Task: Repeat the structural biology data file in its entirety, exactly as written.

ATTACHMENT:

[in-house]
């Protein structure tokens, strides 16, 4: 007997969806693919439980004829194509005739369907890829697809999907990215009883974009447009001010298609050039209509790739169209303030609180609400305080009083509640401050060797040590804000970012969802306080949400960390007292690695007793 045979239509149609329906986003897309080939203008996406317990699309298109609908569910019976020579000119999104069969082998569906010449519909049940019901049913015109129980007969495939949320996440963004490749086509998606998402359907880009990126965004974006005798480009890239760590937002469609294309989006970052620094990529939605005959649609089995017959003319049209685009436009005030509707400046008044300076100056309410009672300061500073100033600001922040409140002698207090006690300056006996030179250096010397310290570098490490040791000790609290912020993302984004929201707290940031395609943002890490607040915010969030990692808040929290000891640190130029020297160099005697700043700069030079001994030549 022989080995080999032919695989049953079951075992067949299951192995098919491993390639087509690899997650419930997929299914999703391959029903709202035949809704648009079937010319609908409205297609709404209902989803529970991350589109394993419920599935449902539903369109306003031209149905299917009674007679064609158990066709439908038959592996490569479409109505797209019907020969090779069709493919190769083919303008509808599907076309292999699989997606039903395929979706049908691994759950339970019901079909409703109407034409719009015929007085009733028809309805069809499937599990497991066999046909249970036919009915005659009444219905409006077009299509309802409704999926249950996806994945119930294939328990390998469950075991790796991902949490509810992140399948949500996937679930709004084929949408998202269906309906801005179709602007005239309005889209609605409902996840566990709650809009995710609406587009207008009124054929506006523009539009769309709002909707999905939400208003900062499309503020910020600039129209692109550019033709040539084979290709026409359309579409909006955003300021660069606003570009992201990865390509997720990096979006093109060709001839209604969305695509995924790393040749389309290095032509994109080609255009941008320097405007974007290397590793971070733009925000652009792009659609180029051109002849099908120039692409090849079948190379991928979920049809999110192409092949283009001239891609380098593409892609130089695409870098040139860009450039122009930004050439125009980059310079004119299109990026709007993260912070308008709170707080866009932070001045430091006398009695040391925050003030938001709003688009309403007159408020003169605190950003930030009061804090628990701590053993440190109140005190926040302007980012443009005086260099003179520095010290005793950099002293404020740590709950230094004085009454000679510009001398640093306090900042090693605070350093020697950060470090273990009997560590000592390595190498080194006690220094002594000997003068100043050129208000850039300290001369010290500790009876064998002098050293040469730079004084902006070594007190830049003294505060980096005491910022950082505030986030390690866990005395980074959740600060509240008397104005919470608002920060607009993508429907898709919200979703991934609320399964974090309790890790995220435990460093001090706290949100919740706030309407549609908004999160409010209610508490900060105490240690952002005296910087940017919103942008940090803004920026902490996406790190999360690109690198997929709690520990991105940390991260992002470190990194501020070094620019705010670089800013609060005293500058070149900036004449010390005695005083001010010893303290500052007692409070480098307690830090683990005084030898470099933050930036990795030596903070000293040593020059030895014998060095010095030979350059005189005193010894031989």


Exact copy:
[in-house]
């Protein structure tokens, strides 16, 4: 007997969806693919439980004829194509005739369907890829697809999907990215009883974009447009001010298609050039209509790739169209303030609180609400305080009083509640401050060797040590804000970012969802306080949400960390007292690695007793 045979239509149609329906986003897309080939203008996406317990699309298109609908569910019976020579000119999104069969082998569906010449519909049940019901049913015109129980007969495939949320996440963004490749086509998606998402359907880009990126965004974006005798480009890239760590937002469609294309989006970052620094990529939605005959649609089995017959003319049209685009436009005030509707400046008044300076100056309410009672300061500073100033600001922040409140002698207090006690300056006996030179250096010397310290570098490490040791000790609290912020993302984004929201707290940031395609943002890490607040915010969030990692808040929290000891640190130029020297160099005697700043700069030079001994030549 022989080995080999032919695989049953079951075992067949299951192995098919491993390639087509690899997650419930997929299914999703391959029903709202035949809704648009079937010319609908409205297609709404209902989803529970991350589109394993419920599935449902539903369109306003031209149905299917009674007679064609158990066709439908038959592996490569479409109505797209019907020969090779069709493919190769083919303008509808599907076309292999699989997606039903395929979706049908691994759950339970019901079909409703109407034409719009015929007085009733028809309805069809499937599990497991066999046909249970036919009915005659009444219905409006077009299509309802409704999926249950996806994945119930294939328990390998469950075991790796991902949490509810992140399948949500996937679930709004084929949408998202269906309906801005179709602007005239309005889209609605409902996840566990709650809009995710609406587009207008009124054929506006523009539009769309709002909707999905939400208003900062499309503020910020600039129209692109550019033709040539084979290709026409359309579409909006955003300021660069606003570009992201990865390509997720990096979006093109060709001839209604969305695509995924790393040749389309290095032509994109080609255009941008320097405007974007290397590793971070733009925000652009792009659609180029051109002849099908120039692409090849079948190379991928979920049809999110192409092949283009001239891609380098593409892609130089695409870098040139860009450039122009930004050439125009980059310079004119299109990026709007993260912070308008709170707080866009932070001045430091006398009695040391925050003030938001709003688009309403007159408020003169605190950003930030009061804090628990701590053993440190109140005190926040302007980012443009005086260099003179520095010290005793950099002293404020740590709950230094004085009454000679510009001398640093306090900042090693605070350093020697950060470090273990009997560590000592390595190498080194006690220094002594000997003068100043050129208000850039300290001369010290500790009876064998002098050293040469730079004084902006070594007190830049003294505060980096005491910022950082505030986030390690866990005395980074959740600060509240008397104005919470608002920060607009993508429907898709919200979703991934609320399964974090309790890790995220435990460093001090706290949100919740706030309407549609908004999160409010209610508490900060105490240690952002005296910087940017919103942008940090803004920026902490996406790190999360690109690198997929709690520990991105940390991260992002470190990194501020070094620019705010670089800013609060005293500058070149900036004449010390005695005083001010010893303290500052007692409070480098307690830090683990005084030898470099933050930036990795030596903070000293040593020059030895014998060095010095030979350059005189005193010894031989």